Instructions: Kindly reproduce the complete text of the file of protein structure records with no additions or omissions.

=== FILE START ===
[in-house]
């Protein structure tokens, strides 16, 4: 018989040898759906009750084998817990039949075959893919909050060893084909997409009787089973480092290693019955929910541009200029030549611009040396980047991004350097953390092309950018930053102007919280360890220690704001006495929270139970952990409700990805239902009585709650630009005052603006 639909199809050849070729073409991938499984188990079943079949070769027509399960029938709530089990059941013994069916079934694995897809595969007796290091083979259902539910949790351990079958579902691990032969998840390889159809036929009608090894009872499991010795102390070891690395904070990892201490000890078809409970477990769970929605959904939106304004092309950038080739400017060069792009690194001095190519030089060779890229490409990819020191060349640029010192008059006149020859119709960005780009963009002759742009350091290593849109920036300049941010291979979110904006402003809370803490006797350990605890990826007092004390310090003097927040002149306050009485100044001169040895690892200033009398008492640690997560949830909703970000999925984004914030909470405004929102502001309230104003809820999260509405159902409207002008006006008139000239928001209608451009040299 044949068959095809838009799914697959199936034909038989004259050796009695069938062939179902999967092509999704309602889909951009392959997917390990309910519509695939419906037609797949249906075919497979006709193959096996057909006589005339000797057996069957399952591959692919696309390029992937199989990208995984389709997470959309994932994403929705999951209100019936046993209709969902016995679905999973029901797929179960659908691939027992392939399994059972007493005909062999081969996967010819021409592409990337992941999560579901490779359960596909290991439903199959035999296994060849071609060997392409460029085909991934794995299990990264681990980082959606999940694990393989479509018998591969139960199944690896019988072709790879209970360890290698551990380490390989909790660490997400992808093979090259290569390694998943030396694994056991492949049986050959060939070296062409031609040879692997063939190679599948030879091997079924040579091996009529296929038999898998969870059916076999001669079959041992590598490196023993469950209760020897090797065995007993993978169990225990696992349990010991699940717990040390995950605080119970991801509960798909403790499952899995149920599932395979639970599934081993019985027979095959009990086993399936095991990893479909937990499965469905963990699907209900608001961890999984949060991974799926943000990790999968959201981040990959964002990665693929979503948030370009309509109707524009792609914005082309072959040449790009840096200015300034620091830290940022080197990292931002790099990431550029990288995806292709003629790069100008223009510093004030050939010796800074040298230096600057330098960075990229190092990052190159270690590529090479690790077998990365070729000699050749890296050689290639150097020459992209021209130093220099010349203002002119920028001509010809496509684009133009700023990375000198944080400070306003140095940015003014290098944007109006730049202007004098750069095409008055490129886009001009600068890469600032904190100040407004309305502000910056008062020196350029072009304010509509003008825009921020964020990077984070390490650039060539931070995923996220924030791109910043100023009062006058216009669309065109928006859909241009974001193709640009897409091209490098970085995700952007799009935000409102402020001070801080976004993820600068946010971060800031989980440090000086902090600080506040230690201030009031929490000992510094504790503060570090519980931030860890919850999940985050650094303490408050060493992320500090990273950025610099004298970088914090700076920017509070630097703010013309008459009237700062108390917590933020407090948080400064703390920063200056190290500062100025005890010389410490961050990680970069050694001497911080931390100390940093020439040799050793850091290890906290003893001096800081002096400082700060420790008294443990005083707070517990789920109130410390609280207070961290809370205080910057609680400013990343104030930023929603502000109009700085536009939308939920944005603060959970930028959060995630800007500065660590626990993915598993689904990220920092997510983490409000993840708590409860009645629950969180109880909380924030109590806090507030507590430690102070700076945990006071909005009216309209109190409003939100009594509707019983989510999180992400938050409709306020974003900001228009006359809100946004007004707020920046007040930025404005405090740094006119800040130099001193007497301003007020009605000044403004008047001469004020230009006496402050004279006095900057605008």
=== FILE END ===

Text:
[in-house]
């Protein structure tokens, strides 16, 4: 018989040898759906009750084998817990039949075959893919909050060893084909997409009787089973480092290693019955929910541009200029030549611009040396980047991004350097953390092309950018930053102007919280360890220690704001006495929270139970952990409700990805239902009585709650630009005052603006 639909199809050849070729073409991938499984188990079943079949070769027509399960029938709530089990059941013994069916079934694995897809595969007796290091083979259902539910949790351990079958579902691990032969998840390889159809036929009608090894009872499991010795102390070891690395904070990892201490000890078809409970477990769970929605959904939106304004092309950038080739400017060069792009690194001095190519030089060779890229490409990819020191060349640029010192008059006149020859119709960005780009963009002759742009350091290593849109920036300049941010291979979110904006402003809370803490006797350990605890990826007092004390310090003097927040002149306050009485100044001169040895690892200033009398008492640690997560949830909703970000999925984004914030909470405004929102502001309230104003809820999260509405159902409207002008006006008139000239928001209608451009040299 044949068959095809838009799914697959199936034909038989004259050796009695069938062939179902999967092509999704309602889909951009392959997917390990309910519509695939419906037609797949249906075919497979006709193959096996057909006589005339000797057996069957399952591959692919696309390029992937199989990208995984389709997470959309994932994403929705999951209100019936046993209709969902016995679905999973029901797929179960659908691939027992392939399994059972007493005909062999081969996967010819021409592409990337992941999560579901490779359960596909290991439903199959035999296994060849071609060997392409460029085909991934794995299990990264681990980082959606999940694990393989479509018998591969139960199944690896019988072709790879209970360890290698551990380490390989909790660490997400992808093979090259290569390694998943030396694994056991492949049986050959060939070296062409031609040879692997063939190679599948030879091997079924040579091996009529296929038999898998969870059916076999001669079959041992590598490196023993469950209760020897090797065995007993993978169990225990696992349990010991699940717990040390995950605080119970991801509960798909403790499952899995149920599932395979639970599934081993019985027979095959009990086993399936095991990893479909937990499965469905963990699907209900608001961890999984949060991974799926943000990790999968959201981040990959964002990665693929979503948030370009309509109707524009792609914005082309072959040449790009840096200015300034620091830290940022080197990292931002790099990431550029990288995806292709003629790069100008223009510093004030050939010796800074040298230096600057330098960075990229190092990052190159270690590529090479690790077998990365070729000699050749890296050689290639150097020459992209021209130093220099010349203002002119920028001509010809496509684009133009700023990375000198944080400070306003140095940015003014290098944007109006730049202007004098750069095409008055490129886009001009600068890469600032904190100040407004309305502000910056008062020196350029072009304010509509003008825009921020964020990077984070390490650039060539931070995923996220924030791109910043100023009062006058216009669309065109928006859909241009974001193709640009897409091209490098970085995700952007799009935000409102402020001070801080976004993820600068946010971060800031989980440090000086902090600080506040230690201030009031929490000992510094504790503060570090519980931030860890919850999940985050650094303490408050060493992320500090990273950025610099004298970088914090700076920017509070630097703010013309008459009237700062108390917590933020407090948080400064703390920063200056190290500062100025005890010389410490961050990680970069050694001497911080931390100390940093020439040799050793850091290890906290003893001096800081002096400082700060420790008294443990005083707070517990789920109130410390609280207070961290809370205080910057609680400013990343104030930023929603502000109009700085536009939308939920944005603060959970930028959060995630800007500065660590626990993915598993689904990220920092997510983490409000993840708590409860009645629950969180109880909380924030109590806090507030507590430690102070700076945990006071909005009216309209109190409003939100009594509707019983989510999180992400938050409709306020974003900001228009006359809100946004007004707020920046007040930025404005405090740094006119800040130099001193007497301003007020009605000044403004008047001469004020230009006496402050004279006095900057605008």